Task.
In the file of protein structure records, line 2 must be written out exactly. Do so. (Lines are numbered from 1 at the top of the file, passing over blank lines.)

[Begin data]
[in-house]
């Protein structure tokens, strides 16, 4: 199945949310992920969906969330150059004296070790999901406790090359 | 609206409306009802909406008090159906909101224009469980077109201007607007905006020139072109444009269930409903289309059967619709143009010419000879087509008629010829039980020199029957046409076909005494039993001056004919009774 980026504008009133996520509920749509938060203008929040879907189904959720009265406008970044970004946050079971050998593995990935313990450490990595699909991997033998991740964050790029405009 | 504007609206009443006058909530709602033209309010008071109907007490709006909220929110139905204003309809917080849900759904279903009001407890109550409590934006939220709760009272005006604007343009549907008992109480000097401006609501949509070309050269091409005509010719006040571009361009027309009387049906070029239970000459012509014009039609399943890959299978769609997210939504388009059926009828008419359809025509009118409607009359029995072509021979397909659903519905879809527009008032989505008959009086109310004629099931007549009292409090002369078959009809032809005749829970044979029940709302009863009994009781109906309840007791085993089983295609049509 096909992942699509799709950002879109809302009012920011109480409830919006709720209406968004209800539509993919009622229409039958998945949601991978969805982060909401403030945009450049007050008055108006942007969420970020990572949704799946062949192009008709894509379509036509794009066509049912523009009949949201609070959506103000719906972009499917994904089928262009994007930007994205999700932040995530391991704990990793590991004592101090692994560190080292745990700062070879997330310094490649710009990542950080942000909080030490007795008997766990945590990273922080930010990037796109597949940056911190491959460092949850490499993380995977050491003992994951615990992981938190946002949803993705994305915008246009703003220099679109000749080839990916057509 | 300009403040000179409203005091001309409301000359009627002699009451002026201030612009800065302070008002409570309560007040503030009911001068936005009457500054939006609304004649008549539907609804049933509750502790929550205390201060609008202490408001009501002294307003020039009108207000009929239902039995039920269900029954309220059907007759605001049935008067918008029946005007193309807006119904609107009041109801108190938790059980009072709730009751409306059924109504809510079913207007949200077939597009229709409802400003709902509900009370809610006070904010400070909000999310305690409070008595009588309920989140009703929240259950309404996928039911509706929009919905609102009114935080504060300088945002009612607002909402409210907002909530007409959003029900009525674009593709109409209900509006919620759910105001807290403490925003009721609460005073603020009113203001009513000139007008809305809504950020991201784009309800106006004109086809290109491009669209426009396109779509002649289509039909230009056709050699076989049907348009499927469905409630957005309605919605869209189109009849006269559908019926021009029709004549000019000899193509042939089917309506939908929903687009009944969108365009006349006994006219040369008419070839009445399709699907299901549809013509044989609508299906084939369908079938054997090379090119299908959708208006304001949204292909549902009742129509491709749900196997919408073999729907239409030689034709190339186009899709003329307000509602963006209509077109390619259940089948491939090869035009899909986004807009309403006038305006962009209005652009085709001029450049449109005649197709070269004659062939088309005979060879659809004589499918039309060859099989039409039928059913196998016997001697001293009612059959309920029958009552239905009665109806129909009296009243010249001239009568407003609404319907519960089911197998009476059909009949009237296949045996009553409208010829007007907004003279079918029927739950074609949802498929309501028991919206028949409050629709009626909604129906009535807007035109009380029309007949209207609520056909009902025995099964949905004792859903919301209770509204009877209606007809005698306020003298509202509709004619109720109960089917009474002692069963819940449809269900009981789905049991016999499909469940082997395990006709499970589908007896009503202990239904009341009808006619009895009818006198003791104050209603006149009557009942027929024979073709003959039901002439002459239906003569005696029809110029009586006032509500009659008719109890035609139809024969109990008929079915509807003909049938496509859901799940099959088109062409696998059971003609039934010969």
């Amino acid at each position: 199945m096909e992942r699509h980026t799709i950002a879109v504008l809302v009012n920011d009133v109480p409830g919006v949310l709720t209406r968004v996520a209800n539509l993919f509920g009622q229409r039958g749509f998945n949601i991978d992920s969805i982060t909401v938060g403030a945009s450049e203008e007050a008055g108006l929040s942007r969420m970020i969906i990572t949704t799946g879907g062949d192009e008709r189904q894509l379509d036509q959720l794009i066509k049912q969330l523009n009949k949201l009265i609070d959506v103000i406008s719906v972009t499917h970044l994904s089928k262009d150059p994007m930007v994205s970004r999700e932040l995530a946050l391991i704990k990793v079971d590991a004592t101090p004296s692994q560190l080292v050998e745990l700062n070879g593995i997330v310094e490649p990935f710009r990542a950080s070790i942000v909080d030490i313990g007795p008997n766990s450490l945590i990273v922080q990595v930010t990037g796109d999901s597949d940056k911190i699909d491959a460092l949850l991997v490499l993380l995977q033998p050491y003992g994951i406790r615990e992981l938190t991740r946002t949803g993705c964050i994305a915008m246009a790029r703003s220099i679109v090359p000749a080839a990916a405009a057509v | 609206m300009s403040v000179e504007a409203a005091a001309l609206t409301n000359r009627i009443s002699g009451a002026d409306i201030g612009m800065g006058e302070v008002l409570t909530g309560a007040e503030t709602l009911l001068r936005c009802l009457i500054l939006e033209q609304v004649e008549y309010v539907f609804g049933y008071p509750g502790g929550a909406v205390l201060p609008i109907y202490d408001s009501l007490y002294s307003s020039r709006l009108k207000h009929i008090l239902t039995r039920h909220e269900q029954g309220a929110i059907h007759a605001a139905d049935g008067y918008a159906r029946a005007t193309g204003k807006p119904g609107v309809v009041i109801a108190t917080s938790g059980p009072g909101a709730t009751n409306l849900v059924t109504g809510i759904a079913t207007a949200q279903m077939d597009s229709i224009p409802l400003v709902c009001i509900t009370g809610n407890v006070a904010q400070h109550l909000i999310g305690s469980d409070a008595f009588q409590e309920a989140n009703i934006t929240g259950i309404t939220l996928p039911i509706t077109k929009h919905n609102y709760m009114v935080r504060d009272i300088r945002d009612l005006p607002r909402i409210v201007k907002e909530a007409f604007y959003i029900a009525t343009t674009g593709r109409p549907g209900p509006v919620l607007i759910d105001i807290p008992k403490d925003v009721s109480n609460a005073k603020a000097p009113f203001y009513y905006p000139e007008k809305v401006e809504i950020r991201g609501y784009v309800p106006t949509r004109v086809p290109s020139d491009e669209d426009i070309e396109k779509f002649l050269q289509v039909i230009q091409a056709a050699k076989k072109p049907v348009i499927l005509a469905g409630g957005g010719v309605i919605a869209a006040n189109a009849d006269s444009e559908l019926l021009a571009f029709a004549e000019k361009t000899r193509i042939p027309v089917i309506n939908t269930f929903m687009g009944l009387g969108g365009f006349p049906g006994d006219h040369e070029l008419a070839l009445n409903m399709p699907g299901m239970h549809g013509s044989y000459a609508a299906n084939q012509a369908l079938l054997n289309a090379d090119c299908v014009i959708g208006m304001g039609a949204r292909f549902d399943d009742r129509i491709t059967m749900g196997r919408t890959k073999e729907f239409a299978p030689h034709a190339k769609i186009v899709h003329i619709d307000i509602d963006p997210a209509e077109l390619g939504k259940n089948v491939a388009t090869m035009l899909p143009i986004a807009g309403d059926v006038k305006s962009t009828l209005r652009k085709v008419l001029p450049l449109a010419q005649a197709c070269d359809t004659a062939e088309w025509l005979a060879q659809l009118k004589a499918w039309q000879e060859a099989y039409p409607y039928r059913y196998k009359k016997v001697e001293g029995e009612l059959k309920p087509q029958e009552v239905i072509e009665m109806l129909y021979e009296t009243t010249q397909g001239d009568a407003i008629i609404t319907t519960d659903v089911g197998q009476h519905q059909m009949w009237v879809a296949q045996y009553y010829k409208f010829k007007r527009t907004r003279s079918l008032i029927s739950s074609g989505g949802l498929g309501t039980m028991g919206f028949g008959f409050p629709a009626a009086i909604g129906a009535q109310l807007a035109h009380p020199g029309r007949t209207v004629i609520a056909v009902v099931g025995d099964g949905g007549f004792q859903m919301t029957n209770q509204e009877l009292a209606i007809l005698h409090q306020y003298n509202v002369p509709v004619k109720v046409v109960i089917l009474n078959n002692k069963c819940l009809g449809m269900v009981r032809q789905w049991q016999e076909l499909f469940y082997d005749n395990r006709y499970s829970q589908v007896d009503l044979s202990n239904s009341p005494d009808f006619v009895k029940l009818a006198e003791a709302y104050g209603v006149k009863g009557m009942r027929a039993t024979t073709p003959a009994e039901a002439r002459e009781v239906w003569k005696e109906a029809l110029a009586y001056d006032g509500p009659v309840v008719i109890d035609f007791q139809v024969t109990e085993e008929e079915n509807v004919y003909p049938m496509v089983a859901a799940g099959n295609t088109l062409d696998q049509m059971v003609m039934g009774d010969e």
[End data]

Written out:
């Protein structure tokens, strides 16, 4: 199945949310992920969906969330150059004296070790999901406790090359 | 609206409306009802909406008090159906909101224009469980077109201007607007905006020139072109444009269930409903289309059967619709143009010419000879087509008629010829039980020199029957046409076909005494039993001056004919009774 980026504008009133996520509920749509938060203008929040879907189904959720009265406008970044970004946050079971050998593995990935313990450490990595699909991997033998991740964050790029405009 | 504007609206009443006058909530709602033209309010008071109907007490709006909220929110139905204003309809917080849900759904279903009001407890109550409590934006939220709760009272005006604007343009549907008992109480000097401006609501949509070309050269091409005509010719006040571009361009027309009387049906070029239970000459012509014009039609399943890959299978769609997210939504388009059926009828008419359809025509009118409607009359029995072509021979397909659903519905879809527009008032989505008959009086109310004629099931007549009292409090002369078959009809032809005749829970044979029940709302009863009994009781109906309840007791085993089983295609049509 096909992942699509799709950002879109809302009012920011109480409830919006709720209406968004209800539509993919009622229409039958998945949601991978969805982060909401403030945009450049007050008055108006942007969420970020990572949704799946062949192009008709894509379509036509794009066509049912523009009949949201609070959506103000719906972009499917994904089928262009994007930007994205999700932040995530391991704990990793590991004592101090692994560190080292745990700062070879997330310094490649710009990542950080942000909080030490007795008997766990945590990273922080930010990037796109597949940056911190491959460092949850490499993380995977050491003992994951615990992981938190946002949803993705994305915008246009703003220099679109000749080839990916057509 | 300009403040000179409203005091001309409301000359009627002699009451002026201030612009800065302070008002409570309560007040503030009911001068936005009457500054939006609304004649008549539907609804049933509750502790929550205390201060609008202490408001009501002294307003020039009108207000009929239902039995039920269900029954309220059907007759605001049935008067918008029946005007193309807006119904609107009041109801108190938790059980009072709730009751409306059924109504809510079913207007949200077939597009229709409802400003709902509900009370809610006070904010400070909000999310305690409070008595009588309920989140009703929240259950309404996928039911509706929009919905609102009114935080504060300088945002009612607002909402409210907002909530007409959003029900009525674009593709109409209900509006919620759910105001807290403490925003009721609460005073603020009113203001009513000139007008809305809504950020991201784009309800106006004109086809290109491009669209426009396109779509002649289509039909230009056709050699076989049907348009499927469905409630957005309605919605869209189109009849006269559908019926021009029709004549000019000899193509042939089917309506939908929903687009009944969108365009006349006994006219040369008419070839009445399709699907299901549809013509044989609508299906084939369908079938054997090379090119299908959708208006304001949204292909549902009742129509491709749900196997919408073999729907239409030689034709190339186009899709003329307000509602963006209509077109390619259940089948491939090869035009899909986004807009309403006038305006962009209005652009085709001029450049449109005649197709070269004659062939088309005979060879659809004589499918039309060859099989039409039928059913196998016997001697001293009612059959309920029958009552239905009665109806129909009296009243010249001239009568407003609404319907519960089911197998009476059909009949009237296949045996009553409208010829007007907004003279079918029927739950074609949802498929309501028991919206028949409050629709009626909604129906009535807007035109009380029309007949209207609520056909009902025995099964949905004792859903919301209770509204009877209606007809005698306020003298509202509709004619109720109960089917009474002692069963819940449809269900009981789905049991016999499909469940082997395990006709499970589908007896009503202990239904009341009808006619009895009818006198003791104050209603006149009557009942027929024979073709003959039901002439002459239906003569005696029809110029009586006032509500009659008719109890035609139809024969109990008929079915509807003909049938496509859901799940099959088109062409696998059971003609039934010969």